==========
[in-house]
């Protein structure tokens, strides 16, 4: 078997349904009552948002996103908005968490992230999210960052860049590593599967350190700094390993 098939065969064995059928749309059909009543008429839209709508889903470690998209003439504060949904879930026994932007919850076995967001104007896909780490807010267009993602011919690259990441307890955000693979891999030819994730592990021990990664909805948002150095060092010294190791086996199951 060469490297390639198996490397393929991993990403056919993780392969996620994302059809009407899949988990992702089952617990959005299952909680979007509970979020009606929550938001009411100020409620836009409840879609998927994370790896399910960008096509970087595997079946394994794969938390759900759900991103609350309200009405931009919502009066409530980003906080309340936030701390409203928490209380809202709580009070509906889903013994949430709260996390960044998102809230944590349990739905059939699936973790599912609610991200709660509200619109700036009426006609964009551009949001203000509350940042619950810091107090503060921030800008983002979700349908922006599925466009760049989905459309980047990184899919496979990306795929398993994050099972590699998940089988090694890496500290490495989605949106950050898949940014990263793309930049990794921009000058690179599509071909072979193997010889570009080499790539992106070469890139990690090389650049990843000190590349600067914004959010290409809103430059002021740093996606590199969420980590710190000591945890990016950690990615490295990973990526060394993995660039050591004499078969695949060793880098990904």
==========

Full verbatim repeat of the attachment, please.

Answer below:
[in-house]
């Protein structure tokens, strides 16, 4: 078997349904009552948002996103908005968490992230999210960052860049590593599967350190700094390993 098939065969064995059928749309059909009543008429839209709508889903470690998209003439504060949904879930026994932007919850076995967001104007896909780490807010267009993602011919690259990441307890955000693979891999030819994730592990021990990664909805948002150095060092010294190791086996199951 060469490297390639198996490397393929991993990403056919993780392969996620994302059809009407899949988990992702089952617990959005299952909680979007509970979020009606929550938001009411100020409620836009409840879609998927994370790896399910960008096509970087595997079946394994794969938390759900759900991103609350309200009405931009919502009066409530980003906080309340936030701390409203928490209380809202709580009070509906889903013994949430709260996390960044998102809230944590349990739905059939699936973790599912609610991200709660509200619109700036009426006609964009551009949001203000509350940042619950810091107090503060921030800008983002979700349908922006599925466009760049989905459309980047990184899919496979990306795929398993994050099972590699998940089988090694890496500290490495989605949106950050898949940014990263793309930049990794921009000058690179599509071909072979193997010889570009080499790539992106070469890139990690090389650049990843000190590349600067914004959010290409809103430059002021740093996606590199969420980590710190000591945890990016950690990615490295990973990526060394993995660039050591004499078969695949060793880098990904």